Progress toward the Human Development MDGs
- The region is off-track on all the human development goals, but countries vary considerably. Fragile states have lower performance and slower improvement than others.
Universal Primary Completion
Benin, Guinea, Madagascar, Mozambique, Rwanda, and Niger were among the global leaders in expanding completion (by over 10 percent/year in 2000-2005).
However, of 38 African countries for which data are available, 33 are off track. Malawi, Mauritania, and Namibia are among the world’s weakest performers.
SSA is not on track to meet this goal. Sharp increases in child mortality have been registered in Botswana, Zimbabwe, Swaziland, and Lesotho.
Eritrea: Rapid progress is possible
Eritrea, with a per capita income of only $190, shows that rapid progress is possible. Under-five mortality was halved from 1990-2005, from 147 to 78 per 1,000 births.
This progress was largely due to the IMCI (integrated management of childhood illness) approach, including the training of over 500 health workers at different levels of the health care system in IMCI case management.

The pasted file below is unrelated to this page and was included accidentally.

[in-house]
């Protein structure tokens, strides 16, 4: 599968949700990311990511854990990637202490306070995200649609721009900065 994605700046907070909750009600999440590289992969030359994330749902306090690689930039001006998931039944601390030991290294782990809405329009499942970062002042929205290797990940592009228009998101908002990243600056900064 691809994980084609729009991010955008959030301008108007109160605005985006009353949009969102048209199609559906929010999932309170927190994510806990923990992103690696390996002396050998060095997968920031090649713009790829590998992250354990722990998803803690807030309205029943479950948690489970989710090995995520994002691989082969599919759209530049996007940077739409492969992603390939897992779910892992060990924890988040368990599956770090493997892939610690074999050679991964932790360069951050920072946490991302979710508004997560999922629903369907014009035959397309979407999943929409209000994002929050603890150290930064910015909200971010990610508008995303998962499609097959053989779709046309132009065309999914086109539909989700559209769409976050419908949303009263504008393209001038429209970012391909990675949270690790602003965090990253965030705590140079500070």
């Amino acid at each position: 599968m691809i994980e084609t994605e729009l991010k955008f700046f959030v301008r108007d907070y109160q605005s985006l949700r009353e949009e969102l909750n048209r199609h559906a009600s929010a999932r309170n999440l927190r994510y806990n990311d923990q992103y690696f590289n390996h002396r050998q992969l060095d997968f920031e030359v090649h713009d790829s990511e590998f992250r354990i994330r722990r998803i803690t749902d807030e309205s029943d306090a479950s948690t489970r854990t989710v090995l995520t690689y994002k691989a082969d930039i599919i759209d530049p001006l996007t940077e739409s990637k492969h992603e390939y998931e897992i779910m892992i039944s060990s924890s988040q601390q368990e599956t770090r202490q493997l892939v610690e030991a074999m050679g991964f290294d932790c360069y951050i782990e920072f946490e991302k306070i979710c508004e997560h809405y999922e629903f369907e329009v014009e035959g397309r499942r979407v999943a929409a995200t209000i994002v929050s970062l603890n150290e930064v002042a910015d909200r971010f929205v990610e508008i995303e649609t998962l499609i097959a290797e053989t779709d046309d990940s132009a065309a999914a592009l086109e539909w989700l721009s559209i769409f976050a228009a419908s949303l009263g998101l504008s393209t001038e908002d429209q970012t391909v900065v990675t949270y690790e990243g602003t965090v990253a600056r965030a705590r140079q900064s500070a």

Awoman and her child receive IMCI counseling from a trained practitioner
- One regional ‘win’ has been mass childhood vaccination of children for measles. Since 2000, measles deaths in the region have reduced by 75 percent.
- Even in some very poor countries such as Benin, Cameroon, Mali, Mozambique, Zambia, and Zimbabwe, at least 90 percent of births in upper income groups are assisted by trained attendants—many times more than in the poorest quintile.
- By end-2006 an estimated 39.5 million people globally were living with HIV, up 2.6 million since 2004, and an estimated three million people died from AIDS.
- While the spread of AIDS has slowed in some parts, the region remains the center of the epidemic—home to just over 10 percent of the world’s people, nearly 64 percent of all adult HIV and 90 percent of all child HIV infections.
- About 60 percent of HIV-positive adults in Africa are women.
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- The spread of HIV has slowed in SSA, but with an estimated 2.8 million new cases in 2006, much more remains to be done. Conclusions include: